SMPTE11: Sanctum 3D
The biggest critics of James Cameron's Sanctum were those who claimed that the filmmakers didn't know how to shoot 3D, director Alister Grierson told a SMPTE session this morning.
"You just scratch your head and say 'the biggest practitioner of 3D in the world oversaw the creatives of this picture, and you're telling him that he doesn't know how to do 3D,'" Grierson said.
"We had no pretensions to say it was a great work of art, that was never our intention. But as an experience – we did a really great job."
The director signed on to make the claustrophobic cave thriller before the release of Cameron's Avatar sparked a worldwide 3D craze.
"The film would never have existed if the decision hadn't been made to make it in 3D," said Grierson, adding that Cameron wanted to show it was conceivable to make a modestly-budgeted 3D film.
Sanctum was shot with two types of 3D camera – both of which had been used to shoot Avatar. Above water sequences were shot with Sony F950s on beam splitter rigs, while underwater shoots were completed with side-by-side F950 rigs.
"It's almost a ten year old technology, the F900s, which means it probably wasn't the most appropriate tool to shoot in caves," said the film's DoP, Jules O'Loughlin ACS.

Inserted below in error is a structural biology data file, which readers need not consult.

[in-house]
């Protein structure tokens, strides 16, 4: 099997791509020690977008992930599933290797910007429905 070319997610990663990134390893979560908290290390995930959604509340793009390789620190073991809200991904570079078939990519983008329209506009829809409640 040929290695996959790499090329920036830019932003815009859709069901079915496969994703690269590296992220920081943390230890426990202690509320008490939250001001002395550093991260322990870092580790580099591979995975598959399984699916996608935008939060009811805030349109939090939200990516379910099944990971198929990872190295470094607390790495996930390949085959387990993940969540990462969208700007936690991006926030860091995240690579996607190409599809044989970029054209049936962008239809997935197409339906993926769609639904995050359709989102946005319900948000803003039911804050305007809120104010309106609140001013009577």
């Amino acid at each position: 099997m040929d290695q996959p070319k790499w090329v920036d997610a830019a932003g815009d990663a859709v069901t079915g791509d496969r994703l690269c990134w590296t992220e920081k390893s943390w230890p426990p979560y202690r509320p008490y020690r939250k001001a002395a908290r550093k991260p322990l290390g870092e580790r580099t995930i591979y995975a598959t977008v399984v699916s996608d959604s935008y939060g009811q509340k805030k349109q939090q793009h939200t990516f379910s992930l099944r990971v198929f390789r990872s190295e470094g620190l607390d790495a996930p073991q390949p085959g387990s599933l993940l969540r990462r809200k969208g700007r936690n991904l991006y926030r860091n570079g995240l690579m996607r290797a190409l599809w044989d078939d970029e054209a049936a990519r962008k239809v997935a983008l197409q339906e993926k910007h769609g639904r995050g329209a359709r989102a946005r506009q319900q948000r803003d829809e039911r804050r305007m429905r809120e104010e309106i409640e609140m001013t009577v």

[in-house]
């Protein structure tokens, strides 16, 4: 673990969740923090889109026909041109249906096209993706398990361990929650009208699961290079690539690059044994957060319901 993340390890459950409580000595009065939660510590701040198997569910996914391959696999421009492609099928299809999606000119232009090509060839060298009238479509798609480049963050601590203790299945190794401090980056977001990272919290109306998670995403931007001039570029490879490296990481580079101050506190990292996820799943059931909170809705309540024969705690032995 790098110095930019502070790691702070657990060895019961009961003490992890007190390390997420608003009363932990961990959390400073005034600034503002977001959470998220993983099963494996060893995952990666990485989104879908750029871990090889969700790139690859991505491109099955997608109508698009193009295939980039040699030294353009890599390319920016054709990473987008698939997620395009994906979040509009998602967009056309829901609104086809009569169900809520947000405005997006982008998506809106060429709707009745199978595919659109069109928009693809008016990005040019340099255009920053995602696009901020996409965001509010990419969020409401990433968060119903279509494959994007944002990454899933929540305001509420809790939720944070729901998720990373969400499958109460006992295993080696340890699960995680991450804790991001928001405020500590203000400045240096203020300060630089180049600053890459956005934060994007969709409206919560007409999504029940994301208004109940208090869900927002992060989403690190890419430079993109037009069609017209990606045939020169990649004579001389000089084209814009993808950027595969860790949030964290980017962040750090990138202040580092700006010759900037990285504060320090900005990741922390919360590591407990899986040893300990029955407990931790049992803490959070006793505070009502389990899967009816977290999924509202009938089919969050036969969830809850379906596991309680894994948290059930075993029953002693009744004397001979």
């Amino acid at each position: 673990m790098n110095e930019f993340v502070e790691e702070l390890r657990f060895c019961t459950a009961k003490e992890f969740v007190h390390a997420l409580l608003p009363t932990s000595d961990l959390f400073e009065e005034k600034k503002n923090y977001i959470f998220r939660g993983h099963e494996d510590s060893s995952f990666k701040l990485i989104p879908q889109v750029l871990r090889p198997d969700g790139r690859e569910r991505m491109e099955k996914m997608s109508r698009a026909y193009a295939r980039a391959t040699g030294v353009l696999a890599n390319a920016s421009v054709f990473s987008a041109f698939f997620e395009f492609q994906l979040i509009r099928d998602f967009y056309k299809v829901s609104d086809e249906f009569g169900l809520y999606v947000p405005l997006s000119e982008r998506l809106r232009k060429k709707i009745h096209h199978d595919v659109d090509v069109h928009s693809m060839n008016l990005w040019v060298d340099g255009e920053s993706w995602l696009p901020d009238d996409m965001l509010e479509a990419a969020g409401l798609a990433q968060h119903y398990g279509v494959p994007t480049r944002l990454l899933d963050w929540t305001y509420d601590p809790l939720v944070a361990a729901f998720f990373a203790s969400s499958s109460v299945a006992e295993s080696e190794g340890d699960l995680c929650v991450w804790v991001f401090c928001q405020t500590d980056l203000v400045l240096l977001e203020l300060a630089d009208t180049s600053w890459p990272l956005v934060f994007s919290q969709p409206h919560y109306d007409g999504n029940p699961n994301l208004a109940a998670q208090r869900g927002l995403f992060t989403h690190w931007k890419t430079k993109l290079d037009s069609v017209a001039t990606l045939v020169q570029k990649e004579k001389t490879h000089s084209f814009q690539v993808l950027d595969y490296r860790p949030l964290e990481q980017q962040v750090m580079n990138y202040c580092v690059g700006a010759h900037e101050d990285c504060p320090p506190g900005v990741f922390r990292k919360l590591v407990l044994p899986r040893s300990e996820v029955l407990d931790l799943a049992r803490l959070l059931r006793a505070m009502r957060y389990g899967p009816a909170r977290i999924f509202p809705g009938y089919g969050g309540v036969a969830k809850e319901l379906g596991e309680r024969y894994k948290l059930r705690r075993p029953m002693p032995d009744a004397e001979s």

"It was a tough film to shoot regardless of whether it was in 3D," said Grierson. "There was so much water on set – as you can imagine, as soon as there's water on set, it just slows down."
The large crew and the issue of lighting a cavern were also contributing difficulties, but O'Loughlin revealed that it was 3D technical issues that had a signifcant impact on day-to-day shooting.
"At the beginning of the shoot, we were losing about an hour and a half," he said. "Towards the end, we had that down to about 20 minutes."
While the enthusiasm for 3D in English-speaking territories has waned, Sanctum grossed $85 million in non-English-speaking countries.
"They're still mad for 3D as a concept," said Grierson.
When asked whether he would shoot Sanctum in 3D again, O'Loughlin said he would, but only under certain circumstances.
"The director, the stereographer and the cinematographer would have complete control over the 3D," he said. "And I would be very much pushing to rid the word 'subtle' from our vernacular and really push the 3D."